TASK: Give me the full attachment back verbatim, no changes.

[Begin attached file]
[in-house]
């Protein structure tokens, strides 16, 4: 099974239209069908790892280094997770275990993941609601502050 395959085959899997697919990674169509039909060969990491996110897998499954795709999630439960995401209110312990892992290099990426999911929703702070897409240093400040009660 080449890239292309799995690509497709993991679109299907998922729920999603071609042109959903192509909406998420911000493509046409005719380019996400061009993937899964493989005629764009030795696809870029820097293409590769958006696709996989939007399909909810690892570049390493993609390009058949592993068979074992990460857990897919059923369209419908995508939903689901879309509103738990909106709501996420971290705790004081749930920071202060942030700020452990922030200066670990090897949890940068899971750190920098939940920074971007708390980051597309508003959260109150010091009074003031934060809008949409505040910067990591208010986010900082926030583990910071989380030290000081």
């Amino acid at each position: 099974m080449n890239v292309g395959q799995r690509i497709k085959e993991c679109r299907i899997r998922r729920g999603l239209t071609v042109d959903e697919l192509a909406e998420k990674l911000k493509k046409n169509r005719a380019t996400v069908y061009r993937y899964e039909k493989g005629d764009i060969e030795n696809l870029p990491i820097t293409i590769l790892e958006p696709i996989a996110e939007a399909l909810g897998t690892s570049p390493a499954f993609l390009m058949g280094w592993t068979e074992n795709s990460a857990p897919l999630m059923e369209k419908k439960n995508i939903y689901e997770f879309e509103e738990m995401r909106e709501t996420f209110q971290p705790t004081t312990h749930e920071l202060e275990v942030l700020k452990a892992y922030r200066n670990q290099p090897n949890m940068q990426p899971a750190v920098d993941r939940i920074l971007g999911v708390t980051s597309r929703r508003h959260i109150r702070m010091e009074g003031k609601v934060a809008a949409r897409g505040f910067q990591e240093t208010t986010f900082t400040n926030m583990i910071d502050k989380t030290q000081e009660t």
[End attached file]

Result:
[in-house]
């Protein structure tokens, strides 16, 4: 099974239209069908790892280094997770275990993941609601502050 395959085959899997697919990674169509039909060969990491996110897998499954795709999630439960995401209110312990892992290099990426999911929703702070897409240093400040009660 080449890239292309799995690509497709993991679109299907998922729920999603071609042109959903192509909406998420911000493509046409005719380019996400061009993937899964493989005629764009030795696809870029820097293409590769958006696709996989939007399909909810690892570049390493993609390009058949592993068979074992990460857990897919059923369209419908995508939903689901879309509103738990909106709501996420971290705790004081749930920071202060942030700020452990922030200066670990090897949890940068899971750190920098939940920074971007708390980051597309508003959260109150010091009074003031934060809008949409505040910067990591208010986010900082926030583990910071989380030290000081």
């Amino acid at each position: 099974m080449n890239v292309g395959q799995r690509i497709k085959e993991c679109r299907i899997r998922r729920g999603l239209t071609v042109d959903e697919l192509a909406e998420k990674l911000k493509k046409n169509r005719a380019t996400v069908y061009r993937y899964e039909k493989g005629d764009i060969e030795n696809l870029p990491i820097t293409i590769l790892e958006p696709i996989a996110e939007a399909l909810g897998t690892s570049p390493a499954f993609l390009m058949g280094w592993t068979e074992n795709s990460a857990p897919l999630m059923e369209k419908k439960n995508i939903y689901e997770f879309e509103e738990m995401r909106e709501t996420f209110q971290p705790t004081t312990h749930e920071l202060e275990v942030l700020k452990a892992y922030r200066n670990q290099p090897n949890m940068q990426p899971a750190v920098d993941r939940i920074l971007g999911v708390t980051s597309r929703r508003h959260i109150r702070m010091e009074g003031k609601v934060a809008a949409r897409g505040f910067q990591e240093t208010t986010f900082t400040n926030m583990i910071d502050k989380t030290q000081e009660t």